GREEN SPRINGS, Ohio - Bruce Hunt, a former salesman who began a company that provides home care for adults who are mentally retarded or developmentally disabled, died Thursday in his home near here from complications of amyotrophic lateral sclerosis. He was 49.
He had the condition, commonly known as Lou Gehrig's Disease, for 18 months, his wife, Kathy, said.
His first symptoms were slurred speech. Later, he lost his speech and his mobility. But he was able to keep up with his business by using a laptop computer designed to operate through eye movement.
“He was really strong, and he did very little complaining. He was everybody else's strength, really,” Mrs. Hunt said.
Mr. Hunt was president of Wynn-Reeth, Inc., of Green Springs, which with a staff of 65 provides home care in Ottawa, Sandusky, and Seneca counties for 55 adults who have a developmental disability or are retarded.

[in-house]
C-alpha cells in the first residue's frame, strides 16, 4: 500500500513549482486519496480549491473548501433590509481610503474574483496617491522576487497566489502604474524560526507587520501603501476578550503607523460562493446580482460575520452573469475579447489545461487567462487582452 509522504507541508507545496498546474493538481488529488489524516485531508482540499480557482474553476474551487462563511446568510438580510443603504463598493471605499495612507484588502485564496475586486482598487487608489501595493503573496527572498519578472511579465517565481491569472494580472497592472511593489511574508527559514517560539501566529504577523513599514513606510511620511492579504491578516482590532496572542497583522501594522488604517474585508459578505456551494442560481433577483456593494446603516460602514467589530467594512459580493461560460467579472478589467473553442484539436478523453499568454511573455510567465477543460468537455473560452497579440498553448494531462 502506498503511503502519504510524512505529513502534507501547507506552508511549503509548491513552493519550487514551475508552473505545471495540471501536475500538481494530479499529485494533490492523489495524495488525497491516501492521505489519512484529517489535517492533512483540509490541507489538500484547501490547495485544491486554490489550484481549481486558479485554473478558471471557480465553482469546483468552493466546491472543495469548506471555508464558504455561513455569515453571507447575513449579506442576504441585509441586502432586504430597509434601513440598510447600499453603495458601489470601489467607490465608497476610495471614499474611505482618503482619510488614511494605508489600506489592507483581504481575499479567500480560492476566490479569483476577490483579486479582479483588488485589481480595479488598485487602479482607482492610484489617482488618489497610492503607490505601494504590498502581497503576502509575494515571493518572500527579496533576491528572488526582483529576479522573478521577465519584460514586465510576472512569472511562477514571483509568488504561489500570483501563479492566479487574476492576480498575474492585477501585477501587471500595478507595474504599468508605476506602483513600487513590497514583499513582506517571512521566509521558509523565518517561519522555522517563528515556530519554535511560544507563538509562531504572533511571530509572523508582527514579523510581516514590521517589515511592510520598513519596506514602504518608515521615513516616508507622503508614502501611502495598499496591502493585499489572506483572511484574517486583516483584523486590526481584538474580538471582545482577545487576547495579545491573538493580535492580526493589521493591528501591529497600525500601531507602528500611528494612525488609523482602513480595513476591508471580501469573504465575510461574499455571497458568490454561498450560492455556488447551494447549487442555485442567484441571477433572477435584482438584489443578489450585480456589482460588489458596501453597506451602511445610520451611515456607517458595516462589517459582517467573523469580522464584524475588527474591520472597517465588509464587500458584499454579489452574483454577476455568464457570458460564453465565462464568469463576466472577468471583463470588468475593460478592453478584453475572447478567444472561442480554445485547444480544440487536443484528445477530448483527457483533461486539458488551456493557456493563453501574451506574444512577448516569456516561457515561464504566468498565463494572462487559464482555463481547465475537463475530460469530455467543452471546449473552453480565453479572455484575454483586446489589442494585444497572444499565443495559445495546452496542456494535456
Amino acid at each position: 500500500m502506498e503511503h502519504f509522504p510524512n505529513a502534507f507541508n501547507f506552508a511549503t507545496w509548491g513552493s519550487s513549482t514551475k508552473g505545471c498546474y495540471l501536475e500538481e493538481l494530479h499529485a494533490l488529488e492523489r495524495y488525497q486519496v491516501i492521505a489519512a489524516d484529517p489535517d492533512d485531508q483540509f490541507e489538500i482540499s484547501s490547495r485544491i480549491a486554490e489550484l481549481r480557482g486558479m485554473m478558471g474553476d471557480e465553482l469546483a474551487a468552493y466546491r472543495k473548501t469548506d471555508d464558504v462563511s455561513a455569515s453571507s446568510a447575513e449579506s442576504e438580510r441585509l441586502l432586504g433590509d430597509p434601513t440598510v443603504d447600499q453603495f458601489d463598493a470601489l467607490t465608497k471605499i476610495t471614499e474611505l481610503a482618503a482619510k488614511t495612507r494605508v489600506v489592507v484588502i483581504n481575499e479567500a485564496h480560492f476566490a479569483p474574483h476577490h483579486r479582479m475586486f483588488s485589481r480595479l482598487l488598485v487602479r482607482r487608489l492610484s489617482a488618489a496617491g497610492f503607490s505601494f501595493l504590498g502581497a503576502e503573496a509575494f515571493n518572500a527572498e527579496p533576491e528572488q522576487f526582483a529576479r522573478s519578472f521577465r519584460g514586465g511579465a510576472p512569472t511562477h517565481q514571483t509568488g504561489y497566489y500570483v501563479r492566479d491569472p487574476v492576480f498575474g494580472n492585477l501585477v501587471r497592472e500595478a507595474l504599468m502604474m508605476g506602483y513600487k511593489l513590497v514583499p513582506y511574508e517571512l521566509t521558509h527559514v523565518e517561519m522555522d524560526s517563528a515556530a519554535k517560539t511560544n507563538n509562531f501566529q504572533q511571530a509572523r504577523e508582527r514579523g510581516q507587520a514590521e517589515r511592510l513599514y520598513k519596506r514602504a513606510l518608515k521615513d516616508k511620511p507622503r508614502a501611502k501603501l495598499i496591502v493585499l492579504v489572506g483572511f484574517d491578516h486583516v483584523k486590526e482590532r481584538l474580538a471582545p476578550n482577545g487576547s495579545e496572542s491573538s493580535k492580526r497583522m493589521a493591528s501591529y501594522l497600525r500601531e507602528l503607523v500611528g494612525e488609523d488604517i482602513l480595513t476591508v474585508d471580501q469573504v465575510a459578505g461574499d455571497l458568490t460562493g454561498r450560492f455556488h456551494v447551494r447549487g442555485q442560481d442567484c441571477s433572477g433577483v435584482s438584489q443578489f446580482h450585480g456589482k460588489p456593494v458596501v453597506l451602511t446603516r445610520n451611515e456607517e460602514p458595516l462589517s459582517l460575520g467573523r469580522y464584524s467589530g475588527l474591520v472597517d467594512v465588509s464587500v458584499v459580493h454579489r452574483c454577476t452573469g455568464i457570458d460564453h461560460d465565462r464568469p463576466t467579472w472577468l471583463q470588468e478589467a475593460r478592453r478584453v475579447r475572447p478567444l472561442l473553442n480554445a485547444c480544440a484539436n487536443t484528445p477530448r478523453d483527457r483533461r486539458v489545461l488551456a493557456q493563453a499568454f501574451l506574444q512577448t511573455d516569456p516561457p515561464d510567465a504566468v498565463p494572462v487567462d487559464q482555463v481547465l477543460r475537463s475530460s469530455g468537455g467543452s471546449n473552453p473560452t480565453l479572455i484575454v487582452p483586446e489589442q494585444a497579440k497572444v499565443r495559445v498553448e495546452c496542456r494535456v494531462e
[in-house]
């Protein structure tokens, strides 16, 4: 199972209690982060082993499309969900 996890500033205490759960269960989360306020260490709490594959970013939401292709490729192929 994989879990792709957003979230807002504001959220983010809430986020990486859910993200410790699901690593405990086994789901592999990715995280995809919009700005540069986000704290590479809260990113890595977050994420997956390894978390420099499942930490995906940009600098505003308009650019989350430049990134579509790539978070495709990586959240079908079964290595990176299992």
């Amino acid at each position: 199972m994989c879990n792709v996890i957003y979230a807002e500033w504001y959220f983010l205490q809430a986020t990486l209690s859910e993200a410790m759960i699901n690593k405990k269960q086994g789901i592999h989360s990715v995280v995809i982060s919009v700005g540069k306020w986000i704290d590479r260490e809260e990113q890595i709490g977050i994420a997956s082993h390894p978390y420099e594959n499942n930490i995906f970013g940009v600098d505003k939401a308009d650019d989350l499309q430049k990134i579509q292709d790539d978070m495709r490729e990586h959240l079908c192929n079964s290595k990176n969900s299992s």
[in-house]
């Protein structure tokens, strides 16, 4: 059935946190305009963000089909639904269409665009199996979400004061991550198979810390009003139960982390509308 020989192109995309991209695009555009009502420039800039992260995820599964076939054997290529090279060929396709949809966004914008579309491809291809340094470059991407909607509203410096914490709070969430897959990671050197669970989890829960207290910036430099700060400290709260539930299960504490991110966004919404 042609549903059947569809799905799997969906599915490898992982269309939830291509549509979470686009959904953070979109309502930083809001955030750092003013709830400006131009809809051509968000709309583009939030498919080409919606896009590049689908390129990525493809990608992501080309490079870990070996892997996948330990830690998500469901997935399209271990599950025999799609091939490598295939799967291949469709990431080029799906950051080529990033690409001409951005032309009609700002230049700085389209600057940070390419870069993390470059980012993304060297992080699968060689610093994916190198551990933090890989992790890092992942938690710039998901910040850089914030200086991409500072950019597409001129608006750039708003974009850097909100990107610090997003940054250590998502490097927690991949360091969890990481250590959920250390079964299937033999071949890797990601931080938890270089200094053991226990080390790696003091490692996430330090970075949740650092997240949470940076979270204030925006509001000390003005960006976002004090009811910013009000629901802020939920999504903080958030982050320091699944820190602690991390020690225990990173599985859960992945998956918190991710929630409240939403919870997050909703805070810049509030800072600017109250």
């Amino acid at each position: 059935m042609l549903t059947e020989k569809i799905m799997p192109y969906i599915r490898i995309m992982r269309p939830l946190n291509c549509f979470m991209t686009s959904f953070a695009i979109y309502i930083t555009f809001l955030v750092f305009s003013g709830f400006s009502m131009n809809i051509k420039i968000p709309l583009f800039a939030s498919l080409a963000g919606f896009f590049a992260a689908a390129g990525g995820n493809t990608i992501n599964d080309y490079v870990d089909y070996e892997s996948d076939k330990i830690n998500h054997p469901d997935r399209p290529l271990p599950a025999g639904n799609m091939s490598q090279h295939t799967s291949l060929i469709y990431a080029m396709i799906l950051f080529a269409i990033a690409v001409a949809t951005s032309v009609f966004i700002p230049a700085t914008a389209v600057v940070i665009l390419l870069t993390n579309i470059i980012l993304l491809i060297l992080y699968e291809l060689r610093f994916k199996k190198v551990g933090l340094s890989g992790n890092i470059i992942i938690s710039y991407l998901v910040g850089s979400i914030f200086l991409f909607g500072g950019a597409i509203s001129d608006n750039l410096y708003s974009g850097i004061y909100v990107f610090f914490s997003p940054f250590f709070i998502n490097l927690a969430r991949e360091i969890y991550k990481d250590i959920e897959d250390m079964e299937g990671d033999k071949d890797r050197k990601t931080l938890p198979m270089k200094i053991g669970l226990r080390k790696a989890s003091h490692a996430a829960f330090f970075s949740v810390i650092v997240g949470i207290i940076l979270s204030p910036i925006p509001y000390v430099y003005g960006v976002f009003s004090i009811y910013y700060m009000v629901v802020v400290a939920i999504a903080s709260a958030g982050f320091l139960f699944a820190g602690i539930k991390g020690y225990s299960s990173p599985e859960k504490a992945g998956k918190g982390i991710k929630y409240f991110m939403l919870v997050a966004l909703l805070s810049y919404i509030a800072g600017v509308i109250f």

“Bruce had so much integrity, and he was such a good father. I think those are real important skills in this business,” his wife said. “He enjoyed helping folks live as independently as they can.”
The couple were co-owners of Elmwood Assisted Living in Fremont and Elmwood at the Shawhan in Tiffin.
He began Wynn-Reeth in the early 1990s. He was a sales representative for 18 years of Continental Baking Co., the then-parent company of Wonder Bread and other products. Mr. Hunt was reared in Clyde, the son of Retha and Winfred L. Hunt, Jr., and was a 1971 graduate of Clyde High School.
He and his wife married Aug. 22, 1993, about four months after he proposed to her as a knight in shining armor. “He rented a suit of armor, and he took riding lessons on a horse for three weeks [beforehand],” his wife recalled. “He showed up at my office with trumpet fanfare and got off his white horse and asked me to marry him.”
He was a member of Christ's Church, Tiffin, and was a pilot.
Surviving are his wife, Kathy; sons, Aaron and Jarrod Hunt; stepson, Andrew Luhring; stepdaughter, Amanda Luhring; sister, Nancy Hacker, and three grandchildren. The body will be in the Engle-Young Mortuary, Green Springs, after 2 p.m. today. Memorial services will be private.
The family requests tributes to the Bruce Hunt Foundation, of Green Springs, which his wife founded to help support research into a cure for Lou Gehrig's disease.
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